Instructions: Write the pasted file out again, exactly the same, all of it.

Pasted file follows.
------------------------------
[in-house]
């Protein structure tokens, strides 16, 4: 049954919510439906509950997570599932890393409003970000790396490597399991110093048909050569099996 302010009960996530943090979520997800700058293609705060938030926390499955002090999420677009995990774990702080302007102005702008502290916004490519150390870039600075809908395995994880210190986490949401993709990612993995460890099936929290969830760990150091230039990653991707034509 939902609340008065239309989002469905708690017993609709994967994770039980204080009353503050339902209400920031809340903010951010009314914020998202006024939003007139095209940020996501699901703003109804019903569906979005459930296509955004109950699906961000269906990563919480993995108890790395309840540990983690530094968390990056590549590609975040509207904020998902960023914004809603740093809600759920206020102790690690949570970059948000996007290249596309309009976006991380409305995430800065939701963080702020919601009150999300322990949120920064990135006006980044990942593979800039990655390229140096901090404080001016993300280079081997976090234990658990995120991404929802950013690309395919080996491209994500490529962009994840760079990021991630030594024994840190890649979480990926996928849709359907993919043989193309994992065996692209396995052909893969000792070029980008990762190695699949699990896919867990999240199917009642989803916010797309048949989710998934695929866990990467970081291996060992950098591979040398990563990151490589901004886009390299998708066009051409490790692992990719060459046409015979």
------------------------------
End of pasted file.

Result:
[in-house]
């Protein structure tokens, strides 16, 4: 049954919510439906509950997570599932890393409003970000790396490597399991110093048909050569099996 302010009960996530943090979520997800700058293609705060938030926390499955002090999420677009995990774990702080302007102005702008502290916004490519150390870039600075809908395995994880210190986490949401993709990612993995460890099936929290969830760990150091230039990653991707034509 939902609340008065239309989002469905708690017993609709994967994770039980204080009353503050339902209400920031809340903010951010009314914020998202006024939003007139095209940020996501699901703003109804019903569906979005459930296509955004109950699906961000269906990563919480993995108890790395309840540990983690530094968390990056590549590609975040509207904020998902960023914004809603740093809600759920206020102790690690949570970059948000996007290249596309309009976006991380409305995430800065939701963080702020919601009150999300322990949120920064990135006006980044990942593979800039990655390229140096901090404080001016993300280079081997976090234990658990995120991404929802950013690309395919080996491209994500490529962009994840760079990021991630030594024994840190890649979480990926996928849709359907993919043989193309994992065996692209396995052909893969000792070029980008990762190695699949699990896919867990999240199917009642989803916010797309048949989710998934695929866990990467970081291996060992950098591979040398990563990151490589901004886009390299998708066009051409490790692992990719060459046409015979």